The Navy still has no idea why a sailor committed a mass shooting at Pearl Harbor
Navy investigators failed to uncover the reason submarine sailor Gabriel A. Romero suddenly and without warning opened fire while on duty at the Pearl Harbor Naval Shipyard last Dec. 4, killing two civilian employees and wounding a third before turning his M9 pistol on himself
Navy investigators failed to uncover the reason submarine sailor Gabriel A. Romero suddenly and without warning opened fire while on duty at the Pearl Harbor Naval Shipyard last Dec. 4, killing two civilian employees and wounding a third before turning his M9 pistol on himself.
But the troubled young man’s mental health issues were under-diagnosed and were not adequately discussed with his chain of command — two shortcomings that might have allowed Romero to get proper treatment before his deadly rampage, according to report released today by the Department of the Navy.
The redacted, 190-page report, dated March 12 and based on the work of a team of 22 investigators and experts, also said an apparent reluctance to diagnose Romero with disorders that would have disqualified him from duty may have been influenced by concerns to ensure adequate military staffing and readiness.
Romero, 22, was a machinist mate auxiliary fireman assigned to the fast attack submarine USS Columbia in dry dock at the shipyard, where he performed armed security patrols. Within minutes of assuming duty Dec. 4, Romero shot and killed Roldan Agustin, 49, and Vincent Kapoi Jr., 30, and wounded a third victim.
The Navy report, which did not identify anyone beyond Romero and the two fatalities, gave no indication the victims were targeted for a reason. A chilling account of the incident seems to suggest it was a simple matter of tragic timing. The three civilians had exited a work trailer alongside the submarine at around the same time Romero started his first patrol. They were gunned down near the bow of the submarine after they walked past him.
Although Romero’s motives remain a mystery, and he had no history of violence and apparently had not expressed any thoughts of harming himself or others, investigators said “the evidence showed he had several stressors in his life in the months leading up to the shooting that, when taken together, likely led him to choose violence.”
Those stressors included having been written up on numerous occasions for poor job performance, failing to pass a test for a promotion or meet other qualifications for advancement, social awkwardness and a sense of alienation from his shipmates.
Investigators compiled a detailed narrative of Romero’s contacts with military medical and mental health providers and of his lengthy record of disciplinary warnings and performance failings.
Romero enlisted in the Navy in November 2017 in San Antonio and reported to the USS Columbia at Pearl Harbor in June 2018. Within six months he qualified for the Topside Roving Patrol and Barge Security Watch, which involve continuously roving the area around the submarine and the berthing barge near the dry dock, the investigative report said.
“After these initial qualifications, Romero quickly fell behind in his other qualifications, and the chain of command took administrative action to address exceeding the qualification deadline of 12 months, poor performance, and continued tardiness.”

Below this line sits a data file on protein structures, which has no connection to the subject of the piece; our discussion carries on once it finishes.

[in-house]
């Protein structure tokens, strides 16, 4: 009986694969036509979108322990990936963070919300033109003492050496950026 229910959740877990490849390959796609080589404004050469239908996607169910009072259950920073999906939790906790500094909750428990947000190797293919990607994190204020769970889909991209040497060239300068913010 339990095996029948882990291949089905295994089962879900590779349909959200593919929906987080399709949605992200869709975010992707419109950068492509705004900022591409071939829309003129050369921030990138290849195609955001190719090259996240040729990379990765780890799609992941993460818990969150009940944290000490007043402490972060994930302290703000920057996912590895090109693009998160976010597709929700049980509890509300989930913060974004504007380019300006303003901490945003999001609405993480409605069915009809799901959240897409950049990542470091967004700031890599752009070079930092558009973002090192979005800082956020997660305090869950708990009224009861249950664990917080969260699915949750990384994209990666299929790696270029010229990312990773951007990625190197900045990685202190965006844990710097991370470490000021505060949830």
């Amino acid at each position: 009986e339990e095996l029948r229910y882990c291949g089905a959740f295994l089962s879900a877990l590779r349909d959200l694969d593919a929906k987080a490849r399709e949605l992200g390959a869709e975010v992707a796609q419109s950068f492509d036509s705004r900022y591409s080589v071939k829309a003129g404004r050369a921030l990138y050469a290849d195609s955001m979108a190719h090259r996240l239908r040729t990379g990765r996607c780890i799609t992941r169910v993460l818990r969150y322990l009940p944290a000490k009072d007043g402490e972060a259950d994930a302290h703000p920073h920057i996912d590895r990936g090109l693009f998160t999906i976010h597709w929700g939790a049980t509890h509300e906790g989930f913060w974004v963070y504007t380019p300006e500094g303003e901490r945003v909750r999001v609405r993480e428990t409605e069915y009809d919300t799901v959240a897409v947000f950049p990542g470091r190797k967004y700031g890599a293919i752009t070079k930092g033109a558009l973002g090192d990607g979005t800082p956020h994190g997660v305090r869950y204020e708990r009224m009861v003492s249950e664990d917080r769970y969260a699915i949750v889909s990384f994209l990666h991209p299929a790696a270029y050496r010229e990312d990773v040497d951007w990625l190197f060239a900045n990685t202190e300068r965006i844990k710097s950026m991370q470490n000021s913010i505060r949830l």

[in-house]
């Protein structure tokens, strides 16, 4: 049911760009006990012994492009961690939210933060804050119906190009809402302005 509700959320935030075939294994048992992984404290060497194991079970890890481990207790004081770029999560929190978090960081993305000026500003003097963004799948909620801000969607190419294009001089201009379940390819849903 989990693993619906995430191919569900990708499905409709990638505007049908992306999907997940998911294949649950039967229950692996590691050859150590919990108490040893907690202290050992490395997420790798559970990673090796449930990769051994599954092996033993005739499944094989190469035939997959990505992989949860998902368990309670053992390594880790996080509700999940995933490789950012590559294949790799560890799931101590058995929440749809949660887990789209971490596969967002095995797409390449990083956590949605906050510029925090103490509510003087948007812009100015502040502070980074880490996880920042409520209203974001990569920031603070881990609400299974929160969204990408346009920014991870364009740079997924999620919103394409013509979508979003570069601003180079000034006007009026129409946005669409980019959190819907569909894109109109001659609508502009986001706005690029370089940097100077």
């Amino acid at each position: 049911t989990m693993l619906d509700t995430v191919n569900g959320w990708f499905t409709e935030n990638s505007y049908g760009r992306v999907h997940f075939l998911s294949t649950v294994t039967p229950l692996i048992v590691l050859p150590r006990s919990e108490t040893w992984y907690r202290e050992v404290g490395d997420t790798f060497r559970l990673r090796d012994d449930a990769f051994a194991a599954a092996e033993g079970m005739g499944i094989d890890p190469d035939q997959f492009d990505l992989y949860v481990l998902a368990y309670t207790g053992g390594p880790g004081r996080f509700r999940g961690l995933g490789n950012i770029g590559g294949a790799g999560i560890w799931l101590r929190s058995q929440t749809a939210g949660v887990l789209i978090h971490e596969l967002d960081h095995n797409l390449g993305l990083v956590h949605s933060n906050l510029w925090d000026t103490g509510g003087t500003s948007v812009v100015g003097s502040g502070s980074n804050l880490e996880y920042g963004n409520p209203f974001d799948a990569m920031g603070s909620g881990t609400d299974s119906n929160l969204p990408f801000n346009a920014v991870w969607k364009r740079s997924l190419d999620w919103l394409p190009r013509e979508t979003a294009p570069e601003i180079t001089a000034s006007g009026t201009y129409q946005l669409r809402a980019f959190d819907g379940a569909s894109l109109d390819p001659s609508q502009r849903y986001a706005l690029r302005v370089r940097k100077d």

He received written counseling and extra military instruction on 10 separate occasions beginning in June 2019, the report noted. On Nov. 21, USS Columbia officials held a disciplinary review board, and “as Romero often did when counseled for poor performance, he began crying,” the report said. His case was referred to an Executive Officer Inquiry (XOI).
Separately, on Nov. 26, Romero was informed he didn’t pass the Naval Advancement Exam and would not be promoted to an E-4 pay grade.
The XOI took place Dec. 3 — one day before the shooting — with Romero under review for Article 92 of the Uniform Code of Military Justice for a pattern of misconduct. Once again, “Romero became emotional and began to cry,” the report said.
Instead of referring him for nonjudicial punishment (NJP), the commanding officer decided to issue a formal written counseling, known as a Page 13, that read in all-capital letters: “IF I AM LATE TO WORK AGAIN, I WILL BE HELD ACCOUNTABLE AT CO’S NJP.”
The investigative report said that when administrative personnel presented Romero with the Page 13, he declined to sign it, saying his commanding officer had told him he didn’t have to sign it until the end of the week. In order to clarify the matter, the commanding officer made plans to deliver the Page 13 personally to Romero the next day, Dec. 4.
That never happened.
As Romero was racking up a dismal performance record at the shipyard, his mental health issues also escalated.
On March 4, 2019, Romero showed up at the Tripler Army Medical Center emergency room, reporting he was having trouble “concentrating, focusing and staying engaged.” The attending physician referred him to the Naval Submarine Support Command Embedded Mental Health Program (eMHP) Clinic in Pearl Harbor for further evaluation and treatment.
A report of Romero’s ER visit was entered into the hospital’s electronic medical record system, but the eMHP Clinic cannot receive outpatient referrals through that system, and Tripler staff did not contact the clinic staff or Romero’s superiors by telephone, email or other means, according to the investigative report.
Romero did not not go to eMPH Clinic until September 2019, when his division chief noticed he was upset and seemed withdrawn, the report said.